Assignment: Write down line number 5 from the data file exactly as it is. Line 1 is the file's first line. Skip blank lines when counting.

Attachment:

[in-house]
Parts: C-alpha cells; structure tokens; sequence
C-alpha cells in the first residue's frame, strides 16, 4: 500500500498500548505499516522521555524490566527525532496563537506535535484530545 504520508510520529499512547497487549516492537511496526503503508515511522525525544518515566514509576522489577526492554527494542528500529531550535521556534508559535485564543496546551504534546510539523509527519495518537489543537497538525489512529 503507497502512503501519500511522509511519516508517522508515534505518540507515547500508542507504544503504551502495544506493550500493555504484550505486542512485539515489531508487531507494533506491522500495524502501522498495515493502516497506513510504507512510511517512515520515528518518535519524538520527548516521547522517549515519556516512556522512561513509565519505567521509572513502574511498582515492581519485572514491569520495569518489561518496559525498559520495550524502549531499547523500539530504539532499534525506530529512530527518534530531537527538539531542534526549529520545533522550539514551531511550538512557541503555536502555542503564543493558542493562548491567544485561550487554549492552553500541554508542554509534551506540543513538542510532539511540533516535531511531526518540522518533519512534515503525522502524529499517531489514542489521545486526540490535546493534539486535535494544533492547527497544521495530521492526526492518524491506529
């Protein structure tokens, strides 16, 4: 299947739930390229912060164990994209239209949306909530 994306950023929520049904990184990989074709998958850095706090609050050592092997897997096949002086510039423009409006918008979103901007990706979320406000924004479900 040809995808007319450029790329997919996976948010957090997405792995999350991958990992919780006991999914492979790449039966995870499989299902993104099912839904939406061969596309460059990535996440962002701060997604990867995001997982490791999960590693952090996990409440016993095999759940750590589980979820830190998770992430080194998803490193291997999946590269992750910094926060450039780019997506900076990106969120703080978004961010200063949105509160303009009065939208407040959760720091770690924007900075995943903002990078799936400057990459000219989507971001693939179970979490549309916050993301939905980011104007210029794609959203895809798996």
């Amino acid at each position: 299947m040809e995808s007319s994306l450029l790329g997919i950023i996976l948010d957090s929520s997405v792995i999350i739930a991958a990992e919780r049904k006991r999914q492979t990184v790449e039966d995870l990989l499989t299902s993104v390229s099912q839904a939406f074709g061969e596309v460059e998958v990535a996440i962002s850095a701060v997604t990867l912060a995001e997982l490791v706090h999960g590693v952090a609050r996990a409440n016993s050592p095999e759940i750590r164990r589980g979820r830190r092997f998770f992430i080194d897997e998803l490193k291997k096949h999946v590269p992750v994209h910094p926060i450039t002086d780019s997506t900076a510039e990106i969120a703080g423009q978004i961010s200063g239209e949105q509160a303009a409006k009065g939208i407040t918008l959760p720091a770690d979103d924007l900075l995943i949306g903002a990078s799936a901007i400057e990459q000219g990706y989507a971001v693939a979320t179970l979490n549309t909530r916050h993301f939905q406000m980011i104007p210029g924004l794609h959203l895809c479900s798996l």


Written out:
């Amino acid at each position: 299947m040809e995808s007319s994306l450029l790329g997919i950023i996976l948010d957090s929520s997405v792995i999350i739930a991958a990992e919780r049904k006991r999914q492979t990184v790449e039966d995870l990989l499989t299902s993104v390229s099912q839904a939406f074709g061969e596309v460059e998958v990535a996440i962002s850095a701060v997604t990867l912060a995001e997982l490791v706090h999960g590693v952090a609050r996990a409440n016993s050592p095999e759940i750590r164990r589980g979820r830190r092997f998770f992430i080194d897997e998803l490193k291997k096949h999946v590269p992750v994209h910094p926060i450039t002086d780019s997506t900076a510039e990106i969120a703080g423009q978004i961010s200063g239209e949105q509160a303009a409006k009065g939208i407040t918008l959760p720091a770690d979103d924007l900075l995943i949306g903002a990078s799936a901007i400057e990459q000219g990706y989507a971001v693939a979320t179970l979490n549309t909530r916050h993301f939905q406000m980011i104007p210029g924004l794609h959203l895809c479900s798996l």